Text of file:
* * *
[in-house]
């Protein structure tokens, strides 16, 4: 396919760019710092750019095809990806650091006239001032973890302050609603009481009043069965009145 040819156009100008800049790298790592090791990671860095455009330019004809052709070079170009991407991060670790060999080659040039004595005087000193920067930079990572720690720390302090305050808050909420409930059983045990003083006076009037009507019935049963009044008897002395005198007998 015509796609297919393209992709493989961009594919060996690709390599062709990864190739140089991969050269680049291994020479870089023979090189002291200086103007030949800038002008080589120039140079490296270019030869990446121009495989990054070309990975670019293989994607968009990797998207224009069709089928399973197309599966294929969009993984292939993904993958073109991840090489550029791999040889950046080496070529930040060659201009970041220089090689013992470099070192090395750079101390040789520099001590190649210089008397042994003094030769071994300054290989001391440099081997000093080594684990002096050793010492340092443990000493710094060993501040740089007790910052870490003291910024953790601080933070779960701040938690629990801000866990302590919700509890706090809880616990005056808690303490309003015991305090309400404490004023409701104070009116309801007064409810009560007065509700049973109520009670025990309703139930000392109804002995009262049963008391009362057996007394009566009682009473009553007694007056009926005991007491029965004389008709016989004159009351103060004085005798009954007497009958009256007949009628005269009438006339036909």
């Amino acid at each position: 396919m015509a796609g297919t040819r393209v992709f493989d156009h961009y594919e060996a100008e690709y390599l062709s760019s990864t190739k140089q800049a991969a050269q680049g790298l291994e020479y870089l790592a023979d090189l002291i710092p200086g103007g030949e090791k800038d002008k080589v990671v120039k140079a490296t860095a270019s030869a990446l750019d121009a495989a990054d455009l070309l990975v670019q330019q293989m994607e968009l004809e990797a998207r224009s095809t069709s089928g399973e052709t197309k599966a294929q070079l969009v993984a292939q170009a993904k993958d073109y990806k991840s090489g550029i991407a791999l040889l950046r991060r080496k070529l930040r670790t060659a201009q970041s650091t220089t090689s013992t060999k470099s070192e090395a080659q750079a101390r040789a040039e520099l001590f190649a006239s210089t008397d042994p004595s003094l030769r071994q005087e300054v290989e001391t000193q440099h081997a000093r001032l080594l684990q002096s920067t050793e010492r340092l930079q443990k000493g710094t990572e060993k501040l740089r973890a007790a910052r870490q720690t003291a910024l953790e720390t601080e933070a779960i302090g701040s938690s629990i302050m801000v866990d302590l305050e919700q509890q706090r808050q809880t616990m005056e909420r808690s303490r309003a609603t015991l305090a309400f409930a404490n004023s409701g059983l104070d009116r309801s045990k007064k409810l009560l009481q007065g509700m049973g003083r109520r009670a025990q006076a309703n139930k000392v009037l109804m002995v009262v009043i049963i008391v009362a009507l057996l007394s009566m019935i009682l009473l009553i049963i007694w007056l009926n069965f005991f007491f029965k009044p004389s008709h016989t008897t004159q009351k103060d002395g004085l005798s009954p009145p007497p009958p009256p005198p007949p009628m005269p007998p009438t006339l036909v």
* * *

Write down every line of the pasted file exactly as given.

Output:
[in-house]
């Protein structure tokens, strides 16, 4: 396919760019710092750019095809990806650091006239001032973890302050609603009481009043069965009145 040819156009100008800049790298790592090791990671860095455009330019004809052709070079170009991407991060670790060999080659040039004595005087000193920067930079990572720690720390302090305050808050909420409930059983045990003083006076009037009507019935049963009044008897002395005198007998 015509796609297919393209992709493989961009594919060996690709390599062709990864190739140089991969050269680049291994020479870089023979090189002291200086103007030949800038002008080589120039140079490296270019030869990446121009495989990054070309990975670019293989994607968009990797998207224009069709089928399973197309599966294929969009993984292939993904993958073109991840090489550029791999040889950046080496070529930040060659201009970041220089090689013992470099070192090395750079101390040789520099001590190649210089008397042994003094030769071994300054290989001391440099081997000093080594684990002096050793010492340092443990000493710094060993501040740089007790910052870490003291910024953790601080933070779960701040938690629990801000866990302590919700509890706090809880616990005056808690303490309003015991305090309400404490004023409701104070009116309801007064409810009560007065509700049973109520009670025990309703139930000392109804002995009262049963008391009362057996007394009566009682009473009553007694007056009926005991007491029965004389008709016989004159009351103060004085005798009954007497009958009256007949009628005269009438006339036909």
């Amino acid at each position: 396919m015509a796609g297919t040819r393209v992709f493989d156009h961009y594919e060996a100008e690709y390599l062709s760019s990864t190739k140089q800049a991969a050269q680049g790298l291994e020479y870089l790592a023979d090189l002291i710092p200086g103007g030949e090791k800038d002008k080589v990671v120039k140079a490296t860095a270019s030869a990446l750019d121009a495989a990054d455009l070309l990975v670019q330019q293989m994607e968009l004809e990797a998207r224009s095809t069709s089928g399973e052709t197309k599966a294929q070079l969009v993984a292939q170009a993904k993958d073109y990806k991840s090489g550029i991407a791999l040889l950046r991060r080496k070529l930040r670790t060659a201009q970041s650091t220089t090689s013992t060999k470099s070192e090395a080659q750079a101390r040789a040039e520099l001590f190649a006239s210089t008397d042994p004595s003094l030769r071994q005087e300054v290989e001391t000193q440099h081997a000093r001032l080594l684990q002096s920067t050793e010492r340092l930079q443990k000493g710094t990572e060993k501040l740089r973890a007790a910052r870490q720690t003291a910024l953790e720390t601080e933070a779960i302090g701040s938690s629990i302050m801000v866990d302590l305050e919700q509890q706090r808050q809880t616990m005056e909420r808690s303490r309003a609603t015991l305090a309400f409930a404490n004023s409701g059983l104070d009116r309801s045990k007064k409810l009560l009481q007065g509700m049973g003083r109520r009670a025990q006076a309703n139930k000392v009037l109804m002995v009262v009043i049963i008391v009362a009507l057996l007394s009566m019935i009682l009473l009553i049963i007694w007056l009926n069965f005991f007491f029965k009044p004389s008709h016989t008897t004159q009351k103060d002395g004085l005798s009954p009145p007497p009958p009256p005198p007949p009628m005269p007998p009438t006339l036909v």